With a little more than a week until Primary Day in New York, the Democratic Party’s left wing is focused on a contentious statewide race shaped by issues of ideology, ethnicity and the influence of money and lobbying in Albany.
The contest is not for governor: The incumbent, Kathy Hochul, enjoys a huge advantage in fund-raising and in public polls over the party’s most left-leaning challenger, Jumaane Williams, the New York City public advocate.
But in Mr. Williams’s running mate, Ana María Archila, the far left sees a legitimate opportunity to capture the lieutenant governor’s race and gain a foothold in the State Capitol.
Ms. Archila, a seasoned activist and first-time candidate backed by the Working Families Party, gained national attention when she confronted Senator Jeff Flake of Arizona in a Capitol Hill elevator during the hearings over the Supreme Court nomination of Brett Kavanaugh, who had been accused of sexual assault.
The viral moment, which she said was unplanned, led to her being invited by Representative Alexandria Ocasio-Cortez as her guest to the State of the Union address in 2019.
Now Ms. Archila is hoping to make her influence felt in Albany.
The race for lieutenant governor has set off competing visions for the role of an office with few statutory duties, but which has nonetheless served as a familiar steppingstone for higher office: Two of the last three governors, including Ms. Hochul, ascended from lieutenant governor after their predecessors resigned amid scandal.
Indeed, during a televised debate on Wednesday, Ms. Archila vowed to use the office of lieutenant governor — typically a ceremonial role with little power beyond presiding over the State Senate and being next in line to succeed the governor — as an independent bully pulpit that could serve as a counterweight to the governor’s office.
“I will not be a lieutenant governor who’s quietly in the background, smiling and cutting ribbons,” Ms. Archila said, an apparent nod to Ms. Hochul, who was largely sidelined by the Cuomo administration when she held the post.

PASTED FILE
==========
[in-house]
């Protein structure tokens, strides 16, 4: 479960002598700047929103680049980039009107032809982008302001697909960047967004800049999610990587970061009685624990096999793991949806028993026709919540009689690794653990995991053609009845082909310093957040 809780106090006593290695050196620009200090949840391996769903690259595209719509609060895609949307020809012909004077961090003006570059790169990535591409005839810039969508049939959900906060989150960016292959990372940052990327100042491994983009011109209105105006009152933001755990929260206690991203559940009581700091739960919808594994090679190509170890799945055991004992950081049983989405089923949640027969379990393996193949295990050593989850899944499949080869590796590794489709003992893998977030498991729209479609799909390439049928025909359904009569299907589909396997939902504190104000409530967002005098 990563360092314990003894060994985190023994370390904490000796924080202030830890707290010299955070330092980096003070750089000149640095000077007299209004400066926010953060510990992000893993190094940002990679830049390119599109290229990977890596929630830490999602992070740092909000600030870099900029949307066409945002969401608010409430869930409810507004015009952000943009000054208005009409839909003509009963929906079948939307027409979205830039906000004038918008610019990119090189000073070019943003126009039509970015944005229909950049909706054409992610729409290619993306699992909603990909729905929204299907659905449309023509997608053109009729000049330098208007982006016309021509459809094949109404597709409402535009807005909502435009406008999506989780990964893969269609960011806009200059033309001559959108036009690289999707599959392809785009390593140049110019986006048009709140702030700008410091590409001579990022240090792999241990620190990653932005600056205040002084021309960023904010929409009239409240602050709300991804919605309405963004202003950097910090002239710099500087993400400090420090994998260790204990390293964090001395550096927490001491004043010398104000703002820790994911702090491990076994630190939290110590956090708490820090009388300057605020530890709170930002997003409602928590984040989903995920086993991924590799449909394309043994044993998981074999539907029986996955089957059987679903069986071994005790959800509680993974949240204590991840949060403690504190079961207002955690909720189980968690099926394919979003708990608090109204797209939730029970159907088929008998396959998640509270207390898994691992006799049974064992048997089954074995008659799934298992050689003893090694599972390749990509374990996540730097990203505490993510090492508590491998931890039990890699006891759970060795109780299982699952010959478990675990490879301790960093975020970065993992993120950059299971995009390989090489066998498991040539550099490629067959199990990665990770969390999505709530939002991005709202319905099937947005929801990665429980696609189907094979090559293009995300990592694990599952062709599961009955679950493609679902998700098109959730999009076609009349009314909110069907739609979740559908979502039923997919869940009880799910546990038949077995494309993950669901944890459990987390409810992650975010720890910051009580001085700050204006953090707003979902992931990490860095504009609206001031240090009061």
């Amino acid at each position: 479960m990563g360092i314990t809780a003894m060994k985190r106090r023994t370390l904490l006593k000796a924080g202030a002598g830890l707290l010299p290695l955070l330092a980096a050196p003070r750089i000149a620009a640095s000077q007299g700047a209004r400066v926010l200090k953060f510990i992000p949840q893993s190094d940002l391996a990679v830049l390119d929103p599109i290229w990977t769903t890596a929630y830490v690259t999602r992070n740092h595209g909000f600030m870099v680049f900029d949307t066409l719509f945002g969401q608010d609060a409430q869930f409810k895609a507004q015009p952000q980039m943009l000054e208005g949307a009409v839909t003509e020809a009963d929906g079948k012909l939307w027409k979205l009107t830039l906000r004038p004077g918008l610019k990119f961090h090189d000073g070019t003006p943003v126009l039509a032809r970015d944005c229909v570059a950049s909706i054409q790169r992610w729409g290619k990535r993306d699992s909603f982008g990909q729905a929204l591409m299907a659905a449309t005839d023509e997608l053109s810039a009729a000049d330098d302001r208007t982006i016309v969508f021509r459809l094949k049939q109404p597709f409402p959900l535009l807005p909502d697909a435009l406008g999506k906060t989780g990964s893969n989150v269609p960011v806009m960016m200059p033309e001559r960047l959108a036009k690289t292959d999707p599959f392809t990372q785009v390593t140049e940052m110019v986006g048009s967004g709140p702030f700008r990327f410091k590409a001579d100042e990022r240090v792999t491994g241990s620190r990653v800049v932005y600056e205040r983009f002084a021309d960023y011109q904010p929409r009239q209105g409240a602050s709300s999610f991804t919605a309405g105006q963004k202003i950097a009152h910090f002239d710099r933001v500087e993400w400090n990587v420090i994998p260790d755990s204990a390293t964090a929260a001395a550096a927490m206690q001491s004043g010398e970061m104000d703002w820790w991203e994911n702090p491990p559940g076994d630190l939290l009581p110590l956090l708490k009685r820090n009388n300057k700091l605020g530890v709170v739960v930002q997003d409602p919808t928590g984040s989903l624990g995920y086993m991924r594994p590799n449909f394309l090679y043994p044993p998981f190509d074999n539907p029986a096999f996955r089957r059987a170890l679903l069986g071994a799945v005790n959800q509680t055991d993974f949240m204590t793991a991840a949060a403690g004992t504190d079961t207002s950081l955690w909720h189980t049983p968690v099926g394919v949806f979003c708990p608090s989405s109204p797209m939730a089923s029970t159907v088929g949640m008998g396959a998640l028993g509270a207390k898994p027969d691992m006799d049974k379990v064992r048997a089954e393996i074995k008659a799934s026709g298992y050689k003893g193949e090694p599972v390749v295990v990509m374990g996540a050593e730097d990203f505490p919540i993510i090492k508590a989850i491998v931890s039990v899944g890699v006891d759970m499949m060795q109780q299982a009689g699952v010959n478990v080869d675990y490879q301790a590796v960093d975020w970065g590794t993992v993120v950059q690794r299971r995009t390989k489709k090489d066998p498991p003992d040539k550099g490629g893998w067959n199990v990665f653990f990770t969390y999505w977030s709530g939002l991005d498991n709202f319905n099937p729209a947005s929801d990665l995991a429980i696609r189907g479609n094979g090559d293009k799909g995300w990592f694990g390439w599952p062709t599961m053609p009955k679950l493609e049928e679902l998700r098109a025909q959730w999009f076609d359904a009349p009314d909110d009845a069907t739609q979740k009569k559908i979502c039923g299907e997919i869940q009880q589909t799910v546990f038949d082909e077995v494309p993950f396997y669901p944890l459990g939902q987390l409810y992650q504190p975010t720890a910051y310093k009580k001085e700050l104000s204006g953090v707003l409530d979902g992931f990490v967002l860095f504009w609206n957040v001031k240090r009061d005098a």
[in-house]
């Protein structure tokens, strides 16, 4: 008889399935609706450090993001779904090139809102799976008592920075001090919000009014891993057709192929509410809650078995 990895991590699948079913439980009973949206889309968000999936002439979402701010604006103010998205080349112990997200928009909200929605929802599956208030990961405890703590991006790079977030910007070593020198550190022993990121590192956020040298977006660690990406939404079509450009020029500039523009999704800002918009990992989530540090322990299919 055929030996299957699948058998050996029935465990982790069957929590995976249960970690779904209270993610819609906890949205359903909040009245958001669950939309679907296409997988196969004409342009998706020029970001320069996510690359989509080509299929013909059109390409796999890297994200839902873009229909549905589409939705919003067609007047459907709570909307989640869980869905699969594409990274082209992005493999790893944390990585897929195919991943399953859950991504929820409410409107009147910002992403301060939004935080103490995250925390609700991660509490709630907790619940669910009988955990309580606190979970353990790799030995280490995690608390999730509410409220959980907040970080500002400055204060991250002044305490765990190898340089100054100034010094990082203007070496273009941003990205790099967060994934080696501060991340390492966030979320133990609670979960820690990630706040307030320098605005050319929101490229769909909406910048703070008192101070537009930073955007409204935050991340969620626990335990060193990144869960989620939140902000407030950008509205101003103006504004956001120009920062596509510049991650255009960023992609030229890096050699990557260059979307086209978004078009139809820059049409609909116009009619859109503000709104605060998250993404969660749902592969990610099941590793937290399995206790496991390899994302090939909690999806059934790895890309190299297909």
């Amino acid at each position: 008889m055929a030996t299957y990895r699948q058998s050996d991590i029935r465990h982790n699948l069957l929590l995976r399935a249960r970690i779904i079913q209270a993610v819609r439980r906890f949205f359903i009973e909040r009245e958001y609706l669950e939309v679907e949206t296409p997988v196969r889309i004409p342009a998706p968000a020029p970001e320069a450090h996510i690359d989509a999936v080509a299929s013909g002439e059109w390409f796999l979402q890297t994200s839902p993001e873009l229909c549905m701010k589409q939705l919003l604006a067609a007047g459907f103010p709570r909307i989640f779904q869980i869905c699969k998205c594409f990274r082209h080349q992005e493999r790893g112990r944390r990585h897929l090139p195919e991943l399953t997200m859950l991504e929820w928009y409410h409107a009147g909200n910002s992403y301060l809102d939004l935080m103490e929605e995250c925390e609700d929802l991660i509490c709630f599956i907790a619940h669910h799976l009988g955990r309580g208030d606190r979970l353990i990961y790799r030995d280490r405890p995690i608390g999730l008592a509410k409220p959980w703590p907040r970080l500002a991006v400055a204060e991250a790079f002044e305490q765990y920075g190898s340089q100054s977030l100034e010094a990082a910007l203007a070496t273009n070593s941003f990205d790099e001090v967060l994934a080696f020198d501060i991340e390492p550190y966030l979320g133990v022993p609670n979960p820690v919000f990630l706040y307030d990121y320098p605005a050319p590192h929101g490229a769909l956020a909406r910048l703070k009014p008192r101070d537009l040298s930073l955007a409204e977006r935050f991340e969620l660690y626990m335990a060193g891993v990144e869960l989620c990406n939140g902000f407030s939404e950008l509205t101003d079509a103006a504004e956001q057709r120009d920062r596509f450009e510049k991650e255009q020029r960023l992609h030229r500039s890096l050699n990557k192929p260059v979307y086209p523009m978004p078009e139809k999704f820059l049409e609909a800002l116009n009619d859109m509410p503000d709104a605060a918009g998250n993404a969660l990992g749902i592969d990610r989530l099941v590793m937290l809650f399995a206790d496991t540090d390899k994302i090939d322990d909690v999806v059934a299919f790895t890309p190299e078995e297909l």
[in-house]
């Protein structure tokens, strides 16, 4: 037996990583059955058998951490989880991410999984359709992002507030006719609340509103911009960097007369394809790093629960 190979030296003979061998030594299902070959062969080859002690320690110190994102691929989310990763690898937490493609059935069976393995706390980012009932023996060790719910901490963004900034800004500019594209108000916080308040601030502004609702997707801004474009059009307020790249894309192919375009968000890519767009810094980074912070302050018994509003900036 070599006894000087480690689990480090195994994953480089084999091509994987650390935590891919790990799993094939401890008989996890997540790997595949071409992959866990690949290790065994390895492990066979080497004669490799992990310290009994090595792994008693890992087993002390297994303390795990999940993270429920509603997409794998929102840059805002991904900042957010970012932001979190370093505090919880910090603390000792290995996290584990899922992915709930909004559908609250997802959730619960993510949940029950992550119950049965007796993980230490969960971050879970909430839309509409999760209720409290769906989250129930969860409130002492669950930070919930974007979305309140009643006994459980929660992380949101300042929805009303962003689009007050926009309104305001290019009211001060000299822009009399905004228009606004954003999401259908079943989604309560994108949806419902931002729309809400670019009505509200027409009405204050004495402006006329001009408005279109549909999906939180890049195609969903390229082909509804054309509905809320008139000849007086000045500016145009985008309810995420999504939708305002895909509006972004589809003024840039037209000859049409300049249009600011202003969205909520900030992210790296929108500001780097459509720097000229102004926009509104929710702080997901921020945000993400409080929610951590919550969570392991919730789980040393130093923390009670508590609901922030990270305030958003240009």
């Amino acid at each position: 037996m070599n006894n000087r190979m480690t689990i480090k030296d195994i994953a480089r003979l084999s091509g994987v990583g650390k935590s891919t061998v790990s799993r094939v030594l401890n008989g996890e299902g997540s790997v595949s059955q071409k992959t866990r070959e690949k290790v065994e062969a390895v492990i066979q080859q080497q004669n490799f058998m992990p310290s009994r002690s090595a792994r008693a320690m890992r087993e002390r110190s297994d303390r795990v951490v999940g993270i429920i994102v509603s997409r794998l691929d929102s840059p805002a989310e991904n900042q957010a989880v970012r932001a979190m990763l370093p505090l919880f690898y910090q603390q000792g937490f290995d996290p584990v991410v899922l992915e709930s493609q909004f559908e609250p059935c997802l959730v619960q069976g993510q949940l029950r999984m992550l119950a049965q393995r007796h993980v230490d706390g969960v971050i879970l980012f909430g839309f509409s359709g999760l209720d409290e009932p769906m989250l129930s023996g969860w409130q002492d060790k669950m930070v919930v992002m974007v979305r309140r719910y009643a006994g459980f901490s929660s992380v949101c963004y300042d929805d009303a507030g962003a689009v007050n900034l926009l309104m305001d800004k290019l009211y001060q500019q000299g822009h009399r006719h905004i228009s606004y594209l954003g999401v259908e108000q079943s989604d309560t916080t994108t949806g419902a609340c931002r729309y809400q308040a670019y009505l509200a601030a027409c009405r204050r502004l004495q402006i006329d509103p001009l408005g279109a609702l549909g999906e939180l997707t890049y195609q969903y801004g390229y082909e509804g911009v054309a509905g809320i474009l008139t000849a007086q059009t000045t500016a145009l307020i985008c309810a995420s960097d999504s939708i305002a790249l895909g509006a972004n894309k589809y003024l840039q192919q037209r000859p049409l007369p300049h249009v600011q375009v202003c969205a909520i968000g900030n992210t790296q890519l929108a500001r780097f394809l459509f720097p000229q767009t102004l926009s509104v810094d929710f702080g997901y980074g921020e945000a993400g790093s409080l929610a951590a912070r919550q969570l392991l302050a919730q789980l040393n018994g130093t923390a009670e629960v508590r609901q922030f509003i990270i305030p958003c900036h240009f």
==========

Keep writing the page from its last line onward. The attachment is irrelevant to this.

Ms. Archila stressed that the office was an elected position and should therefore not be deferential to the governor, saying that she would “stand up to the governor when he or she is veering away” from helping working people.
The contest for lieutenant governor was thrown into turmoil in April, after former Lt. Gov. Brian Benjamin resigned after he was arrested on federal bribery charges.
Ms. Hochul successfully pushed legislation to remove Mr. Benjamin’s name from the ballot and chose Antonio Delgado, then a congressman representing the Hudson Valley, as her new lieutenant governor and running mate.
Despite his last-minute entry, Mr. Delgado entered the Democratic primary with the backing of Ms. Hochul’s campaign apparatus and support from the party establishment and key labor unions, as well as a sizable war chest he has swiftly deployed to flood the airwaves with television ads.
During Wednesday’s debate, Mr. Delgado said he was chosen by Ms. Hochul as her second-in-command because of his record in Congress and to be an “active partner.”
There is much at stake for Ms. Hochul: While the candidates for governor and lieutenant governor run on the same ticket in the general election, they run separately in the June 28 primary. If Mr. Delgado were to lose, Ms. Hochul, who is favored to prevail in the Democratic primary, could potentially be forced to run with a lieutenant governor candidate not of her choosing in November. And if Ms. Archila were to win, Republicans would likely seek to link her left-wing credentials to Ms. Hochul, a more moderate Democrat.
The race, which features three Latino candidates, could also mark a momentous milestone for Latinos eager to elevate one of their own to statewide office in New York for the first time, following a dearth in representation despite Latinos accounting for about one-fifth of the state’s population.
Mr. Delgado, 45, identifies as Afro-Latino, though Latino leaders have questioned his heritage, while Ms. Archila, 43, was born and raised in Colombia. The third candidate, Diana Reyna, 48, became the first Dominican American woman elected to public office in the state when she represented parts of Brooklyn and Queens in the City Council.
“When Latinos are not present at the table, our issues are not hyper-localized,” Ms. Reyna, who also served as Mayor Eric Adams’s deputy when he was borough president of Brooklyn, said in an interview this week. “We don’t represent communities of wealth, we represent the poor, the working class, the single family home that people want to keep and pass down to their children.”